Print version ISSN 1516-4446
Rev. Bras. Psiquiatr. vol.34 no.1 São Paulo Mar. 2012
Burden of mental disorders based on the World Mental Health surveys
MD. PhD. Professor of Public Health at the Pompeu Fabra University (UPF), Director of the Epidemiology & Public Health Program of IMIM Mar Hospital Research Institute, CIBERESP, Barcelona, Spain
Coined in a landmark study,1 the concept of Global Burden of Disease (GBD) has greatly contributed to visualize the importance of mental disorders in the community. The number of Disability Adjusted Life Years (DALYs) lost because of specific health conditions, e.g., the combination of premature mortality and disability attributable to the condition, identified unipolar major depression as the fourth cause of such global burden worldwide (3.7%) in 1990. Updated projections for the year 2030 estimated that unipolar major depression will be the leading cause of the total disability worldwide. Other mental and behavioral disorders, such as alcohol disorders, will be burdensome across the globe.
Initiated a decade later, the WHO World Mental Health (WMH) surveys are the largest on-going cross-national series of community epidemiological surveys of mental disorders ever carried out, with over 150,000 respondents surveyed across 28 different countries. WMH represents an important contribution for the knowledge on global burden of mental disorders. It estimates the prevalence of mental disorders using the most updated instrument for its measurement in community surveys; the Composite International Diagnostic Interview (CDI). It evaluates the disability associated with mental (and non-mental) disorders in general population samples worldwide.
Results show that mental disorders are quite common in all the studied countries. The lifetime prevalence estimates of any DSM-IV/CIDI disorder ranges (interquartile range across countries) from 18.1%-36.1%. A lifetime mental disorder was found among more than one-third of respondents in five countries (Colombia, France, New Zealand, Ukraine, United States), more than one-fourth in six countries (Belgium, Germany, Lebanon, Mexico, Netherlands, South Africa), and more than one-sixth in other four (Israel, Italy, Japan, Spain). The remaining two countries, China (13.2%) and Nigeria (12.0%), had considerably lower prevalence estimates that are likely to be downwardly biased.2 Major Depressive Disorder is especially prevalent and disabling worldwide.3 An important finding of the WMH surveys is the higher projected risk of mental disorders in younger cohorts. Assessing whether this is an accurate estimate is crucial to inform about the burden of mental disorders in the years to come.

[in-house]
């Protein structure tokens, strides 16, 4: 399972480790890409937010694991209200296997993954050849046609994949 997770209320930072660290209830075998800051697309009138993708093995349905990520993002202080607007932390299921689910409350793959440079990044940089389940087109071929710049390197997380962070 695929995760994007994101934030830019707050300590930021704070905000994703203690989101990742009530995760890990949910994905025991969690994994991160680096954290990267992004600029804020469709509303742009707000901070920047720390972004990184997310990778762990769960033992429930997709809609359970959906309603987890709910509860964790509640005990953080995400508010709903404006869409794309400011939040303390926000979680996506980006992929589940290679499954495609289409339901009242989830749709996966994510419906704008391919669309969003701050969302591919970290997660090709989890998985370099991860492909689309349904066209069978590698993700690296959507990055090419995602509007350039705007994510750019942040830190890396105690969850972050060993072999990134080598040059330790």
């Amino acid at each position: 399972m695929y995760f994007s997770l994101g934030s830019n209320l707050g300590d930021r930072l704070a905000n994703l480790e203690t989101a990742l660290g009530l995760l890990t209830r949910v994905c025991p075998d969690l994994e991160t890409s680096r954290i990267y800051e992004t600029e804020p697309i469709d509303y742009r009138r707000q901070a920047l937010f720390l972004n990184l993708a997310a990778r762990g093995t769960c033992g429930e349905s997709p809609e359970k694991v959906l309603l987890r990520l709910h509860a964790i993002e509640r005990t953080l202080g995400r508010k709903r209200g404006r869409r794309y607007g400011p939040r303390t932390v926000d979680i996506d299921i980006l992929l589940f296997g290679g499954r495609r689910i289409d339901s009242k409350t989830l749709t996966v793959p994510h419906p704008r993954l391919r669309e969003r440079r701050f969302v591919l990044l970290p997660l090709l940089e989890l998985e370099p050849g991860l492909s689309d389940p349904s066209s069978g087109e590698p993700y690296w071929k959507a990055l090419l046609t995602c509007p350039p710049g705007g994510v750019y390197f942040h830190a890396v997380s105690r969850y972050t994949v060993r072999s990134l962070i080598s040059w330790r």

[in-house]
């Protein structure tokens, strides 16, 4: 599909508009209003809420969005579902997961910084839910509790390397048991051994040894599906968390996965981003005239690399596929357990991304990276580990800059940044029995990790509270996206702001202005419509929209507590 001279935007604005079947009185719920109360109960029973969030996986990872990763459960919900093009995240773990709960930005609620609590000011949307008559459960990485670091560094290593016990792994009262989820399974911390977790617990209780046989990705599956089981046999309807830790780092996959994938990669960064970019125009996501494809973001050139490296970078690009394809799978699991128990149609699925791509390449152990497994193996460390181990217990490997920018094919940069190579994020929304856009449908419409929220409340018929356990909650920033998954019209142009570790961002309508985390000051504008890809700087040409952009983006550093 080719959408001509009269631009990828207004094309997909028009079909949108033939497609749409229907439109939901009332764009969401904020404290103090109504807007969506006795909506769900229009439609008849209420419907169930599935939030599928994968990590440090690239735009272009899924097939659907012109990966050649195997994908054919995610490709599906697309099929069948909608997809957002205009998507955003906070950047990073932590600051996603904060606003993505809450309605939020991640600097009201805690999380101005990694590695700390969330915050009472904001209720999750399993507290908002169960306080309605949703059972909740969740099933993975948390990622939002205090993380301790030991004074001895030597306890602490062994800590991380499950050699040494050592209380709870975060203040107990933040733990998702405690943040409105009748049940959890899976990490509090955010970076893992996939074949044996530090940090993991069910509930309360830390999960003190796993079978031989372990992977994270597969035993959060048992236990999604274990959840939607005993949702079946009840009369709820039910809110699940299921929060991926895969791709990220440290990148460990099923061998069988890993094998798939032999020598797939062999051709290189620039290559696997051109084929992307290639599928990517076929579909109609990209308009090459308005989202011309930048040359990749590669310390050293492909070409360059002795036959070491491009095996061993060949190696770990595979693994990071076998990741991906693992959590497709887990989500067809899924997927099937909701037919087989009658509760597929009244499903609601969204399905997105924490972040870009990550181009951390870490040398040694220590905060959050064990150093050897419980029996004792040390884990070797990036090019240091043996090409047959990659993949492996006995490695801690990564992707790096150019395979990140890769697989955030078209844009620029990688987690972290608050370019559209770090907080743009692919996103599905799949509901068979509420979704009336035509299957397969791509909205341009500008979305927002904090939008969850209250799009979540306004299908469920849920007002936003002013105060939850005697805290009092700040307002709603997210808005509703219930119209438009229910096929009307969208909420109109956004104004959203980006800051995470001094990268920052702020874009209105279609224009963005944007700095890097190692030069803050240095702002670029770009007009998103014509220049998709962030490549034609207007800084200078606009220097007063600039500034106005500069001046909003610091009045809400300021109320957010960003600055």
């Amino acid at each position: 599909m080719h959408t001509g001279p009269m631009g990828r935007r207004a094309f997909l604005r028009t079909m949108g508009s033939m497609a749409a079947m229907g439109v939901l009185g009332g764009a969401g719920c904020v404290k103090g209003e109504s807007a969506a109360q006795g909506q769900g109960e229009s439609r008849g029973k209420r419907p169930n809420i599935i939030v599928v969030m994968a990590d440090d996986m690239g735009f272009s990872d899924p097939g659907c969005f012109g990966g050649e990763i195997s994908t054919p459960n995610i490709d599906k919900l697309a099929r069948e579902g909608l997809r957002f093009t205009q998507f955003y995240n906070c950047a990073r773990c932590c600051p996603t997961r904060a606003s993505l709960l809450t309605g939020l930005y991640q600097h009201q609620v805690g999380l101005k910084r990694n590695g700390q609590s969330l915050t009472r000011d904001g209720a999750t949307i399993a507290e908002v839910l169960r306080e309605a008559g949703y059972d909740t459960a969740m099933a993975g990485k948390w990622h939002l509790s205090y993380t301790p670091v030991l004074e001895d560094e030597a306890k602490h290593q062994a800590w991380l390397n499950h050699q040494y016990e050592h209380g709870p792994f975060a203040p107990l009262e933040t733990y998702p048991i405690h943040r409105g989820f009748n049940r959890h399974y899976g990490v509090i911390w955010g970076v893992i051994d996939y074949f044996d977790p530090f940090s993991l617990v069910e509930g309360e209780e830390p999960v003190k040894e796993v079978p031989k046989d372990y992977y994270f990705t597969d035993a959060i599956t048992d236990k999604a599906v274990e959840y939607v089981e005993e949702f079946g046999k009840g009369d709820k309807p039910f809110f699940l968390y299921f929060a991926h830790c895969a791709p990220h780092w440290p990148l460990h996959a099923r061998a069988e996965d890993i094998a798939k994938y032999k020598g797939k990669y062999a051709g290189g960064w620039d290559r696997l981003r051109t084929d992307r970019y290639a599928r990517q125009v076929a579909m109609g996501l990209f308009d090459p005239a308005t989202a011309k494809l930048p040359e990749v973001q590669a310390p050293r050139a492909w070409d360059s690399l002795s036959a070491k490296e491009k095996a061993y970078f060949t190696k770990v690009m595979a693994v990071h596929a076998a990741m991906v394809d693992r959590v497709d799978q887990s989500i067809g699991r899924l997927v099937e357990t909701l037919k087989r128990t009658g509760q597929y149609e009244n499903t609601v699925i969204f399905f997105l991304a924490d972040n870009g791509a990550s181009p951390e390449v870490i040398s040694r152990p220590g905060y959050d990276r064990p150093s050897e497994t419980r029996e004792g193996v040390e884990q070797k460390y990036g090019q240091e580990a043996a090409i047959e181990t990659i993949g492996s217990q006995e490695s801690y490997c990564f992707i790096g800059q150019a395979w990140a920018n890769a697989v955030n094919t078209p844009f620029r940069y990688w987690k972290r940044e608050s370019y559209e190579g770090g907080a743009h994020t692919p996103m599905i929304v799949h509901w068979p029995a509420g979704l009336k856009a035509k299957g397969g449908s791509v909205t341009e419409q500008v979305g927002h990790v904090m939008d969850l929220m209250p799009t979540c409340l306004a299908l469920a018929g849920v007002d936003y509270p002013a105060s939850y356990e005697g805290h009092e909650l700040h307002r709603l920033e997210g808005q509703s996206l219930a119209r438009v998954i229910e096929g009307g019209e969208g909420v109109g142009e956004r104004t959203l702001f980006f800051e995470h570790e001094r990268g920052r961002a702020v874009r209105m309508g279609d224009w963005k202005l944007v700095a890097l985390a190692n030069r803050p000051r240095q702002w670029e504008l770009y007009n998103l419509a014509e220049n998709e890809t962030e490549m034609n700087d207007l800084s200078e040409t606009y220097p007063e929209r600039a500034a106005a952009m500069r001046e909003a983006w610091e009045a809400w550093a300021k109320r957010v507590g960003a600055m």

Burden of mental disorders
To address the burden of mental disorders, the WMH surveys have focused on several dimensions: life course impact, productivity and role functioning, and overall health status. Analyses have taken into account the age of onset of the mental disorders and compared higher, middle and lower economic countries. The impact is estimated both at the individual level (average impact on a person with a disorder), and at the population level (community impact after averaging all persons with the disorders and all others without). All these analysis have been recently compiled in a forthcoming volume.4
Early impulse control and substance use disorders are associated with lower chances of completing regular education, while mood and some anxiety disorders like have an effect in secondary schooling (e.g., before university). Age of first marriage is also affected by premarital mental disorders, mood, and anxiety disorders being associated with marriage at later ages and with younger age at first divorce. Specific phobia, major depression and alcohol abuse are associated with the largest population attributable risk proportions for both later marriage and earlier divorce. A specific WMH substudy allowed addressing marital physical violence, which was reported by one or both spouses in 20% of the couples in our surveys. Husbands' externalizing disorders increases by 70% the chances of marital violence. The population attributable risk for marital violence related to premarital mental disorders was estimated in 17.2%, e.g., one of every six couples. The estimate on couples who experience marital violence could be avoided if we eliminated mental disorders before marriage.